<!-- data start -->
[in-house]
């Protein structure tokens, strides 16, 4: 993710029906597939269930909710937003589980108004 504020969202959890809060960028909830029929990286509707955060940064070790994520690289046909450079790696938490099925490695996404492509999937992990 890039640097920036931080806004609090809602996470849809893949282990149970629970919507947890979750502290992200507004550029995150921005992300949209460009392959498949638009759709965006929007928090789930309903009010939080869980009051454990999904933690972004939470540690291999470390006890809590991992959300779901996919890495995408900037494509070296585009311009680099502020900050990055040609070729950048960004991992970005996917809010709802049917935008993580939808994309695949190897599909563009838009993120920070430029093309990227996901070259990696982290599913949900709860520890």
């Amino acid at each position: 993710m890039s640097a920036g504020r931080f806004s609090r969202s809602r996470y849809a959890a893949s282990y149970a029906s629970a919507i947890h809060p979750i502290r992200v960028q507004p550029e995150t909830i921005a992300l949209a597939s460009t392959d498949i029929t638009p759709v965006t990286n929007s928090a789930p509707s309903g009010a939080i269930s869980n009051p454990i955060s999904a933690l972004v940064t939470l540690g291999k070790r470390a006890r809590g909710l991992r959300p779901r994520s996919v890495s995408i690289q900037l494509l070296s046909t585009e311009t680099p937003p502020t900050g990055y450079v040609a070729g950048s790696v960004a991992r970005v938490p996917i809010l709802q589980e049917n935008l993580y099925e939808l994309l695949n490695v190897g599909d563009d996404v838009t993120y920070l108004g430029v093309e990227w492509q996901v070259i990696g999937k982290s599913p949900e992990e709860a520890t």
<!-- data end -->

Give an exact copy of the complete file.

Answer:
[in-house]
């Protein structure tokens, strides 16, 4: 993710029906597939269930909710937003589980108004 504020969202959890809060960028909830029929990286509707955060940064070790994520690289046909450079790696938490099925490695996404492509999937992990 890039640097920036931080806004609090809602996470849809893949282990149970629970919507947890979750502290992200507004550029995150921005992300949209460009392959498949638009759709965006929007928090789930309903009010939080869980009051454990999904933690972004939470540690291999470390006890809590991992959300779901996919890495995408900037494509070296585009311009680099502020900050990055040609070729950048960004991992970005996917809010709802049917935008993580939808994309695949190897599909563009838009993120920070430029093309990227996901070259990696982290599913949900709860520890």
């Amino acid at each position: 993710m890039s640097a920036g504020r931080f806004s609090r969202s809602r996470y849809a959890a893949s282990y149970a029906s629970a919507i947890h809060p979750i502290r992200v960028q507004p550029e995150t909830i921005a992300l949209a597939s460009t392959d498949i029929t638009p759709v965006t990286n929007s928090a789930p509707s309903g009010a939080i269930s869980n009051p454990i955060s999904a933690l972004v940064t939470l540690g291999k070790r470390a006890r809590g909710l991992r959300p779901r994520s996919v890495s995408i690289q900037l494509l070296s046909t585009e311009t680099p937003p502020t900050g990055y450079v040609a070729g950048s790696v960004a991992r970005v938490p996917i809010l709802q589980e049917n935008l993580y099925e939808l994309l695949n490695v190897g599909d563009d996404v838009t993120y920070l108004g430029v093309e990227w492509q996901v070259i990696g999937k982290s599913p949900e992990e709860a520890t």